Known as The Gainesville Ripper, Daniel Harold Rolling committed a series of murders at the University of Florida over a span of four days. Rolling murdered and mutilated the bodies of five students between the age of 17-23. He horribly defaced the bodies and moved them into suggestive positions. At the end of his disgusting rampage took a step back and ate a banana and an apple from their kitchen.

Slashers in the current day

Today, slashers have made their way onto the small screen and consoles. 

The television series MTV’s Scream, which has has been greenlit for a third season, has brought the beloved slasher out of its limited two-hour film time slot, ensuring audiences adequately care about the characters before they meet their untimely death. Alongside MTV’s Scream is Ryan Murphy’s TV take on the slasher genre with Scream Queens, albeit a little unconventional, Scream Queens does seem to sit within the slasher category.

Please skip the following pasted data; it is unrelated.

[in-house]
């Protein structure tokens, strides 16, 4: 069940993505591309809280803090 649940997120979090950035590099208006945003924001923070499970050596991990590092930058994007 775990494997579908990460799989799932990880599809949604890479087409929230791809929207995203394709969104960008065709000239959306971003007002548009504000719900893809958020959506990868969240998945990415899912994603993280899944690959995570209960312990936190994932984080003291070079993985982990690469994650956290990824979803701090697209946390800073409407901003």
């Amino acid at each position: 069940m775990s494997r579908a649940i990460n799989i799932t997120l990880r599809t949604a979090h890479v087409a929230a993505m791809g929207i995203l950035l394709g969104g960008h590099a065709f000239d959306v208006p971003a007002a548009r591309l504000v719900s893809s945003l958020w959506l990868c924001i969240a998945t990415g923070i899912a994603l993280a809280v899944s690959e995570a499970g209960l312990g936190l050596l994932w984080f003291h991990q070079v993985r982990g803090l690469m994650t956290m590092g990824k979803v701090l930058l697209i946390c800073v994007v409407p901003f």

Not only are modern audiences treated to TV versions of the sub-genre, but also video games. The story-heavy choice-and-consequence game Until Dawn saw enormous success when it was released on the Playstation console, since its release a host of new horror titles have emerged. Possibly the most exciting of them all is Friday the 13th: The Game

While Slashers have made their mark on both TV and gaming audiences, they still hold a firm place in the film industry. Some new and upcoming slasher productions include Leatherface (2016), Friday The 13th (2017), Chucky 7 (2017) and Halloween Returns (2017). 

We wish scream a very happy 20th birthday!

Scream Stu and Billy

We hope you enjoyed our history of the Slasher genre, if you’re a slasher fan let us know your favourite film, TV series, or game in the comments below! 

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20 years of ‘Scream’: How the slasher genre was born